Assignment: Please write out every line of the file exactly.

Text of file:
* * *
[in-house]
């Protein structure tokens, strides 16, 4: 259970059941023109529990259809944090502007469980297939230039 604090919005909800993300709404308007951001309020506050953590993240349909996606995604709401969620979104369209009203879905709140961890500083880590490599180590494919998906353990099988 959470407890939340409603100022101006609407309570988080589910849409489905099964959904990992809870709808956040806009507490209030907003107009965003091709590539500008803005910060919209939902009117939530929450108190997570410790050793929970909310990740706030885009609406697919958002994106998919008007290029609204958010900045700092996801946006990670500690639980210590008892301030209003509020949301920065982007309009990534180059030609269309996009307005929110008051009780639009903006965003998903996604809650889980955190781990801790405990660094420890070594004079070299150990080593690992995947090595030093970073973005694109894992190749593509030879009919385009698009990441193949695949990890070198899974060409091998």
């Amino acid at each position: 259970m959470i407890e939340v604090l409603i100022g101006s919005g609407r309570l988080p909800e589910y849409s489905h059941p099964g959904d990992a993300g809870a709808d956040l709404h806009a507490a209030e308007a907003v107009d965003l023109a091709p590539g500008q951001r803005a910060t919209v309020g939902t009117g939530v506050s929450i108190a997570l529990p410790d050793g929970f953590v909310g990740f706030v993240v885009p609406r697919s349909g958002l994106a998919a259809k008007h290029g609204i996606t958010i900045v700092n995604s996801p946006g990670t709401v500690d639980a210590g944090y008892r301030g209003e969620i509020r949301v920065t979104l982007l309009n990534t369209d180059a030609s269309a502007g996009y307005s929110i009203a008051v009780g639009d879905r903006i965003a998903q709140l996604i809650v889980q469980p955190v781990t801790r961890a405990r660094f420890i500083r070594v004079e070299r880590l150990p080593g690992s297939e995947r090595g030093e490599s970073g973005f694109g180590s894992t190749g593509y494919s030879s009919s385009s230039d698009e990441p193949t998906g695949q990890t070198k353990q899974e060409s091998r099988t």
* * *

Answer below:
[in-house]
């Protein structure tokens, strides 16, 4: 259970059941023109529990259809944090502007469980297939230039 604090919005909800993300709404308007951001309020506050953590993240349909996606995604709401969620979104369209009203879905709140961890500083880590490599180590494919998906353990099988 959470407890939340409603100022101006609407309570988080589910849409489905099964959904990992809870709808956040806009507490209030907003107009965003091709590539500008803005910060919209939902009117939530929450108190997570410790050793929970909310990740706030885009609406697919958002994106998919008007290029609204958010900045700092996801946006990670500690639980210590008892301030209003509020949301920065982007309009990534180059030609269309996009307005929110008051009780639009903006965003998903996604809650889980955190781990801790405990660094420890070594004079070299150990080593690992995947090595030093970073973005694109894992190749593509030879009919385009698009990441193949695949990890070198899974060409091998």
């Amino acid at each position: 259970m959470i407890e939340v604090l409603i100022g101006s919005g609407r309570l988080p909800e589910y849409s489905h059941p099964g959904d990992a993300g809870a709808d956040l709404h806009a507490a209030e308007a907003v107009d965003l023109a091709p590539g500008q951001r803005a910060t919209v309020g939902t009117g939530v506050s929450i108190a997570l529990p410790d050793g929970f953590v909310g990740f706030v993240v885009p609406r697919s349909g958002l994106a998919a259809k008007h290029g609204i996606t958010i900045v700092n995604s996801p946006g990670t709401v500690d639980a210590g944090y008892r301030g209003e969620i509020r949301v920065t979104l982007l309009n990534t369209d180059a030609s269309a502007g996009y307005s929110i009203a008051v009780g639009d879905r903006i965003a998903q709140l996604i809650v889980q469980p955190v781990t801790r961890a405990r660094f420890i500083r070594v004079e070299r880590l150990p080593g690992s297939e995947r090595g030093e490599s970073g973005f694109g180590s894992t190749g593509y494919s030879s009919s385009s230039d698009e990441p193949t998906g695949q990890t070198k353990q899974e060409s091998r099988t």